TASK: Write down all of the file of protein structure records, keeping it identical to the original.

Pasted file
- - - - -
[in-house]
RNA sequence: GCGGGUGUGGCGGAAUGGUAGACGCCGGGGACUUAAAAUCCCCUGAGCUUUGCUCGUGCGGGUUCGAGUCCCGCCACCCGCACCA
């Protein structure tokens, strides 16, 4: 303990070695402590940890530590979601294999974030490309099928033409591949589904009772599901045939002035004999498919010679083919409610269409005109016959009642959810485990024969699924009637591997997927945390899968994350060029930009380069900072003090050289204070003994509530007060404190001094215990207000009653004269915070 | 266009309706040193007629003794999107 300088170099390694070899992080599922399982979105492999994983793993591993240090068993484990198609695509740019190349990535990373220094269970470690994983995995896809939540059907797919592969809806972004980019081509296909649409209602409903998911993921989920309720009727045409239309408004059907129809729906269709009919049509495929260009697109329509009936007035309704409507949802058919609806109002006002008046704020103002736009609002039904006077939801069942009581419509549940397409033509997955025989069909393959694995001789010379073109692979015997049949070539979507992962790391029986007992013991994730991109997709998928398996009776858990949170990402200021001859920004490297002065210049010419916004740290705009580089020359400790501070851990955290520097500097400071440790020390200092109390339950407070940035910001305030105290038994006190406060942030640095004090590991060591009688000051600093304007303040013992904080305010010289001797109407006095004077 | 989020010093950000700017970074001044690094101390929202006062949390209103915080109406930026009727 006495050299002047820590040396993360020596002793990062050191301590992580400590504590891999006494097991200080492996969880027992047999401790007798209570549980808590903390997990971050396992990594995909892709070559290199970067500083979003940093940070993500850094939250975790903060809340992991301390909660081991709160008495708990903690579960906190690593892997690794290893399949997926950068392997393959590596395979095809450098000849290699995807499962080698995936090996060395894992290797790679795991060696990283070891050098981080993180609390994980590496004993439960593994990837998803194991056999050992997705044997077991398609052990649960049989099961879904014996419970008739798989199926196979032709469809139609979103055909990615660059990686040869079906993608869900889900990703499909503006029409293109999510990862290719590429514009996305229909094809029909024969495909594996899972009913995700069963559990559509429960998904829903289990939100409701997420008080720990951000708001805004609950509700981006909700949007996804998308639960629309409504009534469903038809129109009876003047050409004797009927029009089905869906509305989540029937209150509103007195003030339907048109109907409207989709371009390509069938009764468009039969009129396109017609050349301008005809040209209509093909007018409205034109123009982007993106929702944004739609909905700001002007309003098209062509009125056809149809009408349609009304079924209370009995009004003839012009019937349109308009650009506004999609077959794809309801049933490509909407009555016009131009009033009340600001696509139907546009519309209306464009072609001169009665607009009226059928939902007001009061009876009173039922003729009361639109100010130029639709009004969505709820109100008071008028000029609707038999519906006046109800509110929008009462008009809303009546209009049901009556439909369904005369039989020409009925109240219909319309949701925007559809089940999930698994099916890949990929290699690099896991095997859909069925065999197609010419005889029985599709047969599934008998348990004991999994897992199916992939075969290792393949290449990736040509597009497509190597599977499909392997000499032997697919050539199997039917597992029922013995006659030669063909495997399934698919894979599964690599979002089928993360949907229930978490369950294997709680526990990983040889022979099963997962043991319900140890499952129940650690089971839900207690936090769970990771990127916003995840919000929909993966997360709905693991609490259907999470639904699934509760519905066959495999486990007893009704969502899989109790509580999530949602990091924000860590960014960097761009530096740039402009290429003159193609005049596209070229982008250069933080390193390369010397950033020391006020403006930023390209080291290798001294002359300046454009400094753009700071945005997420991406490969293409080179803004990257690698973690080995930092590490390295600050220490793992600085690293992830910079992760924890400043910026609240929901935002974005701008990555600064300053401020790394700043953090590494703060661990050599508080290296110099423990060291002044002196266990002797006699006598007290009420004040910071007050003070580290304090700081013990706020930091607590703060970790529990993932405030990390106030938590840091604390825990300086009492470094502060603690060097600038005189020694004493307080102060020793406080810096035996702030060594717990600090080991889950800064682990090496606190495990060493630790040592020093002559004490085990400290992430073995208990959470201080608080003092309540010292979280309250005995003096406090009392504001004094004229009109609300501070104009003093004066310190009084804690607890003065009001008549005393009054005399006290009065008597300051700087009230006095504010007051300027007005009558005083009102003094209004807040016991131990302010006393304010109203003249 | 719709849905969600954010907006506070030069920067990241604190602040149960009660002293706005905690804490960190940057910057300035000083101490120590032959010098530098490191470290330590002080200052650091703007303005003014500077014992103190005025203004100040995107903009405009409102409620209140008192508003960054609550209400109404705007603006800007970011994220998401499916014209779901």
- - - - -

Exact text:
[in-house]
RNA sequence: GCGGGUGUGGCGGAAUGGUAGACGCCGGGGACUUAAAAUCCCCUGAGCUUUGCUCGUGCGGGUUCGAGUCCCGCCACCCGCACCA
């Protein structure tokens, strides 16, 4: 303990070695402590940890530590979601294999974030490309099928033409591949589904009772599901045939002035004999498919010679083919409610269409005109016959009642959810485990024969699924009637591997997927945390899968994350060029930009380069900072003090050289204070003994509530007060404190001094215990207000009653004269915070 | 266009309706040193007629003794999107 300088170099390694070899992080599922399982979105492999994983793993591993240090068993484990198609695509740019190349990535990373220094269970470690994983995995896809939540059907797919592969809806972004980019081509296909649409209602409903998911993921989920309720009727045409239309408004059907129809729906269709009919049509495929260009697109329509009936007035309704409507949802058919609806109002006002008046704020103002736009609002039904006077939801069942009581419509549940397409033509997955025989069909393959694995001789010379073109692979015997049949070539979507992962790391029986007992013991994730991109997709998928398996009776858990949170990402200021001859920004490297002065210049010419916004740290705009580089020359400790501070851990955290520097500097400071440790020390200092109390339950407070940035910001305030105290038994006190406060942030640095004090590991060591009688000051600093304007303040013992904080305010010289001797109407006095004077 | 989020010093950000700017970074001044690094101390929202006062949390209103915080109406930026009727 006495050299002047820590040396993360020596002793990062050191301590992580400590504590891999006494097991200080492996969880027992047999401790007798209570549980808590903390997990971050396992990594995909892709070559290199970067500083979003940093940070993500850094939250975790903060809340992991301390909660081991709160008495708990903690579960906190690593892997690794290893399949997926950068392997393959590596395979095809450098000849290699995807499962080698995936090996060395894992290797790679795991060696990283070891050098981080993180609390994980590496004993439960593994990837998803194991056999050992997705044997077991398609052990649960049989099961879904014996419970008739798989199926196979032709469809139609979103055909990615660059990686040869079906993608869900889900990703499909503006029409293109999510990862290719590429514009996305229909094809029909024969495909594996899972009913995700069963559990559509429960998904829903289990939100409701997420008080720990951000708001805004609950509700981006909700949007996804998308639960629309409504009534469903038809129109009876003047050409004797009927029009089905869906509305989540029937209150509103007195003030339907048109109907409207989709371009390509069938009764468009039969009129396109017609050349301008005809040209209509093909007018409205034109123009982007993106929702944004739609909905700001002007309003098209062509009125056809149809009408349609009304079924209370009995009004003839012009019937349109308009650009506004999609077959794809309801049933490509909407009555016009131009009033009340600001696509139907546009519309209306464009072609001169009665607009009226059928939902007001009061009876009173039922003729009361639109100010130029639709009004969505709820109100008071008028000029609707038999519906006046109800509110929008009462008009809303009546209009049901009556439909369904005369039989020409009925109240219909319309949701925007559809089940999930698994099916890949990929290699690099896991095997859909069925065999197609010419005889029985599709047969599934008998348990004991999994897992199916992939075969290792393949290449990736040509597009497509190597599977499909392997000499032997697919050539199997039917597992029922013995006659030669063909495997399934698919894979599964690599979002089928993360949907229930978490369950294997709680526990990983040889022979099963997962043991319900140890499952129940650690089971839900207690936090769970990771990127916003995840919000929909993966997360709905693991609490259907999470639904699934509760519905066959495999486990007893009704969502899989109790509580999530949602990091924000860590960014960097761009530096740039402009290429003159193609005049596209070229982008250069933080390193390369010397950033020391006020403006930023390209080291290798001294002359300046454009400094753009700071945005997420991406490969293409080179803004990257690698973690080995930092590490390295600050220490793992600085690293992830910079992760924890400043910026609240929901935002974005701008990555600064300053401020790394700043953090590494703060661990050599508080290296110099423990060291002044002196266990002797006699006598007290009420004040910071007050003070580290304090700081013990706020930091607590703060970790529990993932405030990390106030938590840091604390825990300086009492470094502060603690060097600038005189020694004493307080102060020793406080810096035996702030060594717990600090080991889950800064682990090496606190495990060493630790040592020093002559004490085990400290992430073995208990959470201080608080003092309540010292979280309250005995003096406090009392504001004094004229009109609300501070104009003093004066310190009084804690607890003065009001008549005393009054005399006290009065008597300051700087009230006095504010007051300027007005009558005083009102003094209004807040016991131990302010006393304010109203003249 | 719709849905969600954010907006506070030069920067990241604190602040149960009660002293706005905690804490960190940057910057300035000083101490120590032959010098530098490191470290330590002080200052650091703007303005003014500077014992103190005025203004100040995107903009405009409102409620209140008192508003960054609550209400109404705007603006800007970011994220998401499916014209779901």